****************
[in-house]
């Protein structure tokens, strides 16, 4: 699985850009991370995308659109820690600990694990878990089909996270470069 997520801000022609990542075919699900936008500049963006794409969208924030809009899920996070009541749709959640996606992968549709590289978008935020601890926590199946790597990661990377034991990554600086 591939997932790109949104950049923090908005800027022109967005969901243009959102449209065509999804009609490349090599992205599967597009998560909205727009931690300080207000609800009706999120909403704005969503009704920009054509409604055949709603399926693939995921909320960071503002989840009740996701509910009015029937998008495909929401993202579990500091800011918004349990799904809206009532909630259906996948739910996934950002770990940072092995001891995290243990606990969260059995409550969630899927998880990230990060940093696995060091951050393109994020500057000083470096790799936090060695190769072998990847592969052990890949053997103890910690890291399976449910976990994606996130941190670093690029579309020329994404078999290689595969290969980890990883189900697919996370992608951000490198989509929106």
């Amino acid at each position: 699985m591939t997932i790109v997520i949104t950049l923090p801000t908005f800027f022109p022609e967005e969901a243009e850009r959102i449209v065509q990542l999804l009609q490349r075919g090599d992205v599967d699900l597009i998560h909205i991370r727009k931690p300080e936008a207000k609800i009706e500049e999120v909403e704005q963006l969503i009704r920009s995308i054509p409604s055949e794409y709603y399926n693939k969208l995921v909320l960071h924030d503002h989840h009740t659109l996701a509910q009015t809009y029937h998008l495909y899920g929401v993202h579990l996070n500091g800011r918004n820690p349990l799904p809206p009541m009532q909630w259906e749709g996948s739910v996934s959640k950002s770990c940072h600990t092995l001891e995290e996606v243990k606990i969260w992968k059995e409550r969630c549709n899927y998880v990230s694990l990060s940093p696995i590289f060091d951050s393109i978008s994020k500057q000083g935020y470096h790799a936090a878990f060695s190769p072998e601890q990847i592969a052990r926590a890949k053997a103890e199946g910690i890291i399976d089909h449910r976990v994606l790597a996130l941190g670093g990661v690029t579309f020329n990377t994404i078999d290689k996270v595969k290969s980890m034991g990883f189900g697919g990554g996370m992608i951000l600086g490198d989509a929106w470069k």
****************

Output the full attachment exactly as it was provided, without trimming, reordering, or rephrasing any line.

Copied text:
[in-house]
């Protein structure tokens, strides 16, 4: 699985850009991370995308659109820690600990694990878990089909996270470069 997520801000022609990542075919699900936008500049963006794409969208924030809009899920996070009541749709959640996606992968549709590289978008935020601890926590199946790597990661990377034991990554600086 591939997932790109949104950049923090908005800027022109967005969901243009959102449209065509999804009609490349090599992205599967597009998560909205727009931690300080207000609800009706999120909403704005969503009704920009054509409604055949709603399926693939995921909320960071503002989840009740996701509910009015029937998008495909929401993202579990500091800011918004349990799904809206009532909630259906996948739910996934950002770990940072092995001891995290243990606990969260059995409550969630899927998880990230990060940093696995060091951050393109994020500057000083470096790799936090060695190769072998990847592969052990890949053997103890910690890291399976449910976990994606996130941190670093690029579309020329994404078999290689595969290969980890990883189900697919996370992608951000490198989509929106």
């Amino acid at each position: 699985m591939t997932i790109v997520i949104t950049l923090p801000t908005f800027f022109p022609e967005e969901a243009e850009r959102i449209v065509q990542l999804l009609q490349r075919g090599d992205v599967d699900l597009i998560h909205i991370r727009k931690p300080e936008a207000k609800i009706e500049e999120v909403e704005q963006l969503i009704r920009s995308i054509p409604s055949e794409y709603y399926n693939k969208l995921v909320l960071h924030d503002h989840h009740t659109l996701a509910q009015t809009y029937h998008l495909y899920g929401v993202h579990l996070n500091g800011r918004n820690p349990l799904p809206p009541m009532q909630w259906e749709g996948s739910v996934s959640k950002s770990c940072h600990t092995l001891e995290e996606v243990k606990i969260w992968k059995e409550r969630c549709n899927y998880v990230s694990l990060s940093p696995i590289f060091d951050s393109i978008s994020k500057q000083g935020y470096h790799a936090a878990f060695s190769p072998e601890q990847i592969a052990r926590a890949k053997a103890e199946g910690i890291i399976d089909h449910r976990v994606l790597a996130l941190g670093g990661v690029t579309f020329n990377t994404i078999d290689k996270v595969k290969s980890m034991g990883f189900g697919g990554g996370m992608i951000l600086g490198d989509a929106w470069k």